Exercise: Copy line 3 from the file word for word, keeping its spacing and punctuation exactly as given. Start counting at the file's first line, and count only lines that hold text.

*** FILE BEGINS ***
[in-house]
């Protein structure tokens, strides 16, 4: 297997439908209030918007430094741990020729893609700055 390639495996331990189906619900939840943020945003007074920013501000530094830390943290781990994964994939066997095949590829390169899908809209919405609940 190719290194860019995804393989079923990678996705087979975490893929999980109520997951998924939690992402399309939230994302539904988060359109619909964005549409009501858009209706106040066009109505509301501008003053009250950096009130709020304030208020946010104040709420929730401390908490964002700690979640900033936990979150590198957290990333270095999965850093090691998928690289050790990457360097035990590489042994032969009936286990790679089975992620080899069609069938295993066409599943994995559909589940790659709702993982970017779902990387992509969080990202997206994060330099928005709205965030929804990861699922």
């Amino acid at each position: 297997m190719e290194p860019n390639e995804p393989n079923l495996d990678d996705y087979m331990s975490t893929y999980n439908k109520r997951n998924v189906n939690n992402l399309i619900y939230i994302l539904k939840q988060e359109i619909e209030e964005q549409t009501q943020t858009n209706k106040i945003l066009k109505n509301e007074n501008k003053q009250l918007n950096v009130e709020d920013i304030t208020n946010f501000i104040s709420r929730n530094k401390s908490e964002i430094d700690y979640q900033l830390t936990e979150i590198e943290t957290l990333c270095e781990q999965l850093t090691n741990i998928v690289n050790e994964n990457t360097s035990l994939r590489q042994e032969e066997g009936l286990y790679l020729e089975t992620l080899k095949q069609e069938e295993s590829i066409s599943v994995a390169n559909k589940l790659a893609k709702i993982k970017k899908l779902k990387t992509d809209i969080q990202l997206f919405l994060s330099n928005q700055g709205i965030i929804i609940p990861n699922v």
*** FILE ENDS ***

């Amino acid at each position: 297997m190719e290194p860019n390639e995804p393989n079923l495996d990678d996705y087979m331990s975490t893929y999980n439908k109520r997951n998924v189906n939690n992402l399309i619900y939230i994302l539904k939840q988060e359109i619909e209030e964005q549409t009501q943020t858009n209706k106040i945003l066009k109505n509301e007074n501008k003053q009250l918007n950096v009130e709020d920013i304030t208020n946010f501000i104040s709420r929730n530094k401390s908490e964002i430094d700690y979640q900033l830390t936990e979150i590198e943290t957290l990333c270095e781990q999965l850093t090691n741990i998928v690289n050790e994964n990457t360097s035990l994939r590489q042994e032969e066997g009936l286990y790679l020729e089975t992620l080899k095949q069609e069938e295993s590829i066409s599943v994995a390169n559909k589940l790659a893609k709702i993982k970017k899908l779902k990387t992509d809209i969080q990202l997206f919405l994060s330099n928005q700055g709205i965030i929804i609940p990861n699922v």